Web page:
Producer Spotlight: Carl Craig
Producer Spotlight: Carl CraigOctober 29, 2021
The legendary Detroit techno producer discusses studio gear, production techniques and tips on surviving in the music industry.
Although he’s known as techno royalty, Carl Craig’s early memories of music involve him pestering his parents to get the money for an instrument more closely associated with rock and roll – a Fender Stratocaster.
“My parents got it for me after I badgered them for weeks! It’s so special to me because it was my first-ever pro instrument. I’ll never say that I’m an expert guitar player though!”
Expert or not, Carl’s love of the guitar growing up in Detroit in the ‘70s and ‘80s started him off on an epic musical journey that still continues to this day. After discovering the sound of synthesizers and electronic music, Craig released his first track in 1989 on a Virgin UK compilation album, and two years later launched his record label, Planet E, with the seminal EP, 4 Jazz Funk Classics, under the alias, 69. What followed next was an avalanche of musical output under a range of musical pseudonyms: 69, BFC, C2, Innerzone Orchestra, No Boundaries, Psyche, Paperclip People, and Tres Demented. Carl’s work propelled electronic music to new heights, and his Innerzone Orchestra track, “Bug in the Bassbin,” is often credited as the spark that inspired the evolution of drum & bass.
Carl Craig is also a serial remixer, with over 100 cuts for the likes of LCD Soundsystem, Hot Chip, Friendly Fires, Caribou, and many more. He was nominated for a Grammy in 2008 for his mix of Junior Boys’ “Like a Child.” Today, he remains fiercely committed to the music and the city that he has devoted his life to, supporting local musicians with his Planet E family of labels and setting up the hugely popular Detroit Electronic Music Festival, now in its 21st year.
To coincide with the release of Carl’s new Loopmasters sample pack, ‘Planet E Breaks’, we caught up with him at his incredible studio.
What goes into making the signature Carl Craig sound?
Defining your sound isn’t necessarily about always using the same gear, it’s about finding your voice in what the gear can do. When I started learning how to program synthesizers, all I had was a Minimoog, an Ensoniq Mirage, and an Ensoniq ESQ-1. The Mirage opened up the world of sampling to me, which is what I loved about the eighties, whether it was Duran Duran, Stevie Wonder, or Peter Gabriel. Those guys were all using gear that cost a fortune though — Fairlight samplers that I was just never going to be able to afford. The closest thing I could get to that was the Mirage, and later on a Roland S-10, which really helped me discover what you could do with sampling.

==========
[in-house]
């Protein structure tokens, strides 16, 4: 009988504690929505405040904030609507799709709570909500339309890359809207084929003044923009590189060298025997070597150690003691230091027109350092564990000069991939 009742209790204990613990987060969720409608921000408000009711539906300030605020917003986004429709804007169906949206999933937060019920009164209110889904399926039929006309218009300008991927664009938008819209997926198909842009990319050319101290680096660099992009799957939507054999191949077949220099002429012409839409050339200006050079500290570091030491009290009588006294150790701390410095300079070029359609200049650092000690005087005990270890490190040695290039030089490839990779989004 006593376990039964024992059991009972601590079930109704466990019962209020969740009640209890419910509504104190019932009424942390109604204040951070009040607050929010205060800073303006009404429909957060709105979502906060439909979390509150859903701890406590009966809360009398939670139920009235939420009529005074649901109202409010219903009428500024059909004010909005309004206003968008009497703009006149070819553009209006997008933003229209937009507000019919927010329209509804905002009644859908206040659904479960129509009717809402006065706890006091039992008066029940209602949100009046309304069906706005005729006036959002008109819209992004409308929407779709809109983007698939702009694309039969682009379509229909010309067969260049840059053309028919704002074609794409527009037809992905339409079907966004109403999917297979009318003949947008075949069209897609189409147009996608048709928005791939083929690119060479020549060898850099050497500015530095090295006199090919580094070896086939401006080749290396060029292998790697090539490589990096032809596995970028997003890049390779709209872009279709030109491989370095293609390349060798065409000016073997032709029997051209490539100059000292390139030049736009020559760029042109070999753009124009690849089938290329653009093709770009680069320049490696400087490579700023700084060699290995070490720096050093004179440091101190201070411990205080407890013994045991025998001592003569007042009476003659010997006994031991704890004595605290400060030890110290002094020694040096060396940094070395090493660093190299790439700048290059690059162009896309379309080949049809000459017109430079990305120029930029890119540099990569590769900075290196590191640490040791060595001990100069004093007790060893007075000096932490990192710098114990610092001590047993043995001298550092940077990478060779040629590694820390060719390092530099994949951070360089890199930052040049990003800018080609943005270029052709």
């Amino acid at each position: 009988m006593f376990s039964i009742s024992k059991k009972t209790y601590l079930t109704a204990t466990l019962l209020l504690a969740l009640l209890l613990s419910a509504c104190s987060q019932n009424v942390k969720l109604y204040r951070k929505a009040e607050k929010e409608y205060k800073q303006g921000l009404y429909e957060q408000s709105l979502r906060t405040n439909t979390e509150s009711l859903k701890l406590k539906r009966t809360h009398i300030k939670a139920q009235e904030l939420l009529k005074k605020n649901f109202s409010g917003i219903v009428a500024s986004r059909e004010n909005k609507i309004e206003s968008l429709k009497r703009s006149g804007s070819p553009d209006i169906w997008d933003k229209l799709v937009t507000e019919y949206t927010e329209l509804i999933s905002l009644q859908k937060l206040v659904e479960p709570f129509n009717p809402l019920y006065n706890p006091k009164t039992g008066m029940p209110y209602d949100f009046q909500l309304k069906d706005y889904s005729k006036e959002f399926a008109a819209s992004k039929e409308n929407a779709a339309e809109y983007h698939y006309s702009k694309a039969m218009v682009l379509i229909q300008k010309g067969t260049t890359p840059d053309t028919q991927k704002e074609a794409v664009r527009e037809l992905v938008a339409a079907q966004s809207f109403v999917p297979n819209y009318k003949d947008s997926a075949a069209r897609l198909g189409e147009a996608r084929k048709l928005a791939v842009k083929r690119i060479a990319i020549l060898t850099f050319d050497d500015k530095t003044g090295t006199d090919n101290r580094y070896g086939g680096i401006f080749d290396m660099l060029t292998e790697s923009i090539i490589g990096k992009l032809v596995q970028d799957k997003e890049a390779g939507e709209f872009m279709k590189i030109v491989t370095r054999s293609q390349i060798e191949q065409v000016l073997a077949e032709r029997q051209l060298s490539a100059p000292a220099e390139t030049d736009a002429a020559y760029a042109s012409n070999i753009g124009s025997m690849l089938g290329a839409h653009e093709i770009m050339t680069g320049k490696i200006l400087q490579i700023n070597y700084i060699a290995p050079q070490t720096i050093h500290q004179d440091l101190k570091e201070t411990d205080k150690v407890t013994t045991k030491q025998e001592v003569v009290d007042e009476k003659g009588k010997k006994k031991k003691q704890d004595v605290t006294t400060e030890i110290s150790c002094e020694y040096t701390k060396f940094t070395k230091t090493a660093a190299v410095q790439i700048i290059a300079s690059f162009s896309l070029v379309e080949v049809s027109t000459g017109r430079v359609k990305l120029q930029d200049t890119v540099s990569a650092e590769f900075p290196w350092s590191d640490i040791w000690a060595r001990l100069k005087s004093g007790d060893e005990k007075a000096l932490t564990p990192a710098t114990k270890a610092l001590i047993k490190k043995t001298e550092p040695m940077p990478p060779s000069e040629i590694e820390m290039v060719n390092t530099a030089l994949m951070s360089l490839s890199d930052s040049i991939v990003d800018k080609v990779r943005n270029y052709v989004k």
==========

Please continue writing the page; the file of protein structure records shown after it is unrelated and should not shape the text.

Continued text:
With samplers at the time, you had the option of using one sample at full resolution, two samples at half resolution, or four samples at a quarter resolution. So when I made BFC tracks like “Evolution,” or the first Planet-E release, 4 Jazz Funk Classics, I jam-packed the S-10 with four samples at the worst resolution, but it made me push really hard to get something great out of it.
I had all my gear – the S-10, the Alesis MMT-8, the Alesis HR-16, and the Roland SH-101 – going into a little four track, or an Electro-Voice stage mixer. That was it, that was my sound! I would also add in some of the great pieces of gear that I picked up in pawn shops, and as I began to make money from music I could afford some upgrades. Going from the S-10 to the AKAI S1100 was a huge jump for me, because now I had this blown out, multi output sampler that could do so much more. I was actually in Sarm studios one time, and I saw that Trevor Horn had a room that was floor to ceiling S100s, and that’s what made me want to get one – except I got the better version!
Was sampling always an integral part of your creative process?
It’s easy to forget, but a lot of people dissed sampling for a long time, in the same way they would diss DJs for not playing their own music. In reality though, sampling is more creative than most production techniques, more creative than any type of synthesis. It takes a good ear to find sounds that are interesting, and on top of that it requires a strong vision to be able to manipulate those samples and turn them into something completely different.